June 1, 2010

Hebrew Book Week - Part I: an Admission of Guilt

Tomorrow marks the start of "Hebrew Book Week" in Israel - an annual week-long book selling event, held every year since 1961 (and often extended, especially in the bigger cities, to ten days of book fairs). As in previous years, one can expect the usual questions to be asked by the usual commentators - is this a cultural event or merely a marketing ploy? Is it fair to the authors to sell their books as if they were clothes (e.g. buy one get one free)? Are the big publishers burying the little ones? Are too many books being published? And finally, do people actually read all those books that they buy?
This year there's another twist added - e-books. Though the Amazon Kindle is unavailable and mostly unknown in Israel, the iPad made headlines over here (especially after there were some murmurs that customs agents might prevent imports of the device), though probably for non-reading related reasons. Last week, however, the first Hebrew language e-reader was unveiled - e-vrit (evrit means Hebrew), retailing at 1,400 NIS (about $360) marketed online and at the Steimatzky chain of bookstores.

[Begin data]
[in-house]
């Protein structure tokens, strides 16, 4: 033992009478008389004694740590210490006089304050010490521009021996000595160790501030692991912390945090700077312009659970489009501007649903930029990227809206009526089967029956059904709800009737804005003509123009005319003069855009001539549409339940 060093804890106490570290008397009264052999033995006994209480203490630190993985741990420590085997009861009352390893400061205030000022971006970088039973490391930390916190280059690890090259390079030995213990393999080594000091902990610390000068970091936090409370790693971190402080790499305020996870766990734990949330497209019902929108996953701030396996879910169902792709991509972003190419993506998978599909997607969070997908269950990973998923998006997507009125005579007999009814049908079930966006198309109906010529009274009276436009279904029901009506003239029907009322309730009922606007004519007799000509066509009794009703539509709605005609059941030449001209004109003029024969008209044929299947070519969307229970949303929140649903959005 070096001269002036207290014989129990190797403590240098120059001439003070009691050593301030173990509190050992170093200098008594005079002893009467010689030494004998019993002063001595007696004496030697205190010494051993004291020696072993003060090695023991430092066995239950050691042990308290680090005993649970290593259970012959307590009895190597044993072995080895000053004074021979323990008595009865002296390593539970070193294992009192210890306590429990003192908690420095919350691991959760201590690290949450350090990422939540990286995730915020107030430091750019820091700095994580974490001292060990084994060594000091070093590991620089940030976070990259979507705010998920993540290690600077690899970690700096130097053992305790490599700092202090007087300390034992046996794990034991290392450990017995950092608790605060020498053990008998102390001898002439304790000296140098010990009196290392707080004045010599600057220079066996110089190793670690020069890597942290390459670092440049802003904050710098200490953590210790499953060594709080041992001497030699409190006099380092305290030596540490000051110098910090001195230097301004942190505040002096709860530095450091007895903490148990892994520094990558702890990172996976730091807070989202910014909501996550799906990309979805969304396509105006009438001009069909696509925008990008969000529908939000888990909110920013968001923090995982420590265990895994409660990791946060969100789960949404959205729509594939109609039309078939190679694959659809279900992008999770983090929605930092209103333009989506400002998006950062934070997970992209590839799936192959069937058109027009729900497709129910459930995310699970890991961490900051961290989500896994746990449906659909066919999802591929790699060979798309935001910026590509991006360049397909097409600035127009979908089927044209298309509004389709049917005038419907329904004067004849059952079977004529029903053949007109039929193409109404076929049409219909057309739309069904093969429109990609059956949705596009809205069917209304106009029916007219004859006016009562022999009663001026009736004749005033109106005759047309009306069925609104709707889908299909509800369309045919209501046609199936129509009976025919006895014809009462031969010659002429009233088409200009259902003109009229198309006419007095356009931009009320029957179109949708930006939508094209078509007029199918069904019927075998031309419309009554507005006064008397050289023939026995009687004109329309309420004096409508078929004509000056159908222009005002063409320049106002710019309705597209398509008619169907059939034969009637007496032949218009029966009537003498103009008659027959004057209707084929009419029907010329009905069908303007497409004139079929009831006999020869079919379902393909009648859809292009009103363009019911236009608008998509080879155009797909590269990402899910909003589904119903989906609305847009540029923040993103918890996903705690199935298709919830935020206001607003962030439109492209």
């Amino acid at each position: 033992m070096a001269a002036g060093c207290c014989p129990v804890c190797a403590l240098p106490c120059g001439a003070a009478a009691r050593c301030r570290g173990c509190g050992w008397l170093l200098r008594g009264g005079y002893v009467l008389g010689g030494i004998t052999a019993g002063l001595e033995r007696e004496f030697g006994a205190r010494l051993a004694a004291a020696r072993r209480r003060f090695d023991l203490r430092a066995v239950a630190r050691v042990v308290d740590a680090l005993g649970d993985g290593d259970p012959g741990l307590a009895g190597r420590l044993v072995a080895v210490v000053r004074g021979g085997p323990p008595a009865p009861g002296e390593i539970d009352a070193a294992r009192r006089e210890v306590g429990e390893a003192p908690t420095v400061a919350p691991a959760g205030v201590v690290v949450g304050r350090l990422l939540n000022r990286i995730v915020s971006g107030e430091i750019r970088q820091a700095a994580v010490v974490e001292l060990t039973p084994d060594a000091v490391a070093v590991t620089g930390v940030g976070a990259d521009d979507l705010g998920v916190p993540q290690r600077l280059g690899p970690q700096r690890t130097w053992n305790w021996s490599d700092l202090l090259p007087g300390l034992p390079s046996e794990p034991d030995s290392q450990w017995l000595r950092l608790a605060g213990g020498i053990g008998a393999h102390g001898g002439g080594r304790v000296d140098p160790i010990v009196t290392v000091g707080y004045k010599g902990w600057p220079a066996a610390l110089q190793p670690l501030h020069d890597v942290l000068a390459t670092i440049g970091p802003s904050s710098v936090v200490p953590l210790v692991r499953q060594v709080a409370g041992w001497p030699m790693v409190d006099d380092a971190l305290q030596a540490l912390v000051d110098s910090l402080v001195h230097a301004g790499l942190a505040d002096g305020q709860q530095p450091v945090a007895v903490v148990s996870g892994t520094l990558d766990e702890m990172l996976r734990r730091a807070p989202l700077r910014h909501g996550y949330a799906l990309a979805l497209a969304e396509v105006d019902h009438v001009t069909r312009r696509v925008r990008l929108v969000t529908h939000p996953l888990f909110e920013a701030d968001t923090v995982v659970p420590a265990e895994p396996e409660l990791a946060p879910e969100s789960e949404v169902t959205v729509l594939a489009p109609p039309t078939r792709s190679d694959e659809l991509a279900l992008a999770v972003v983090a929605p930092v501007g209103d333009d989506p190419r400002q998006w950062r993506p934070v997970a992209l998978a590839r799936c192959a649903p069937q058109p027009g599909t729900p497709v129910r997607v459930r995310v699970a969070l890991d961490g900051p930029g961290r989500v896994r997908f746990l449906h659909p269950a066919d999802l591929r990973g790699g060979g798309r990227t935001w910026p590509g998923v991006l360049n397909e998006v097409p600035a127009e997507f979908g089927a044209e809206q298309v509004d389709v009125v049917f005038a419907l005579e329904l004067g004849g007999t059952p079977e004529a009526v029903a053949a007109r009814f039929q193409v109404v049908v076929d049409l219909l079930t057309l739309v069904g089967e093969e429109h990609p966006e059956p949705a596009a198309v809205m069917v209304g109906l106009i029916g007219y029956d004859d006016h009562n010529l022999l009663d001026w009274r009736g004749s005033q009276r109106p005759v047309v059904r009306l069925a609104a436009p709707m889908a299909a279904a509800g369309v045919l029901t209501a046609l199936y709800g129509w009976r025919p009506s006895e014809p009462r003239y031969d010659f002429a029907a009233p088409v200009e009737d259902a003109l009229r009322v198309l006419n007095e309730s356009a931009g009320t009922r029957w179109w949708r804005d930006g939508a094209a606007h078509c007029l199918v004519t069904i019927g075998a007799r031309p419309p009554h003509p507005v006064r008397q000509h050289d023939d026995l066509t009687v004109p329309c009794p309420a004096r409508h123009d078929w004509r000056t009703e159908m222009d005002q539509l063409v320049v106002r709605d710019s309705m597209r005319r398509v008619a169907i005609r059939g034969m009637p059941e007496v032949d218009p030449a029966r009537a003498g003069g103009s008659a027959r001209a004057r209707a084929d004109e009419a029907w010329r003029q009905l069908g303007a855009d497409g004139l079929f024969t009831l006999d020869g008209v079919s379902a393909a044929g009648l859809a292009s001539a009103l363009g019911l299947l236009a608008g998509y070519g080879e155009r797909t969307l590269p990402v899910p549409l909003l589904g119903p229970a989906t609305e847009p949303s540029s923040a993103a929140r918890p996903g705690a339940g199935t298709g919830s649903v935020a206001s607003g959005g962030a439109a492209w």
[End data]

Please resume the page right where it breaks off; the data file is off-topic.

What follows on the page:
I must admit I don't read enough Hebrew literature; there are a couple of authors I really admire (Yaakov Shabtai and Hanoch Levin, both deceased), and I occasionally pick up a book by one of the more famous writers, but other than that I'm not really well-versed in the field (only about 7% of my library is in Hebrew), and since I hope to publish my first book here, I should probably learn a little bit more about the market and my future peers (or competition), so I'm going to dedicate the next few days to Hebrew literature and publishing in Israel in general (because apparently the only thing that motivates me these days is doing research for this blog).

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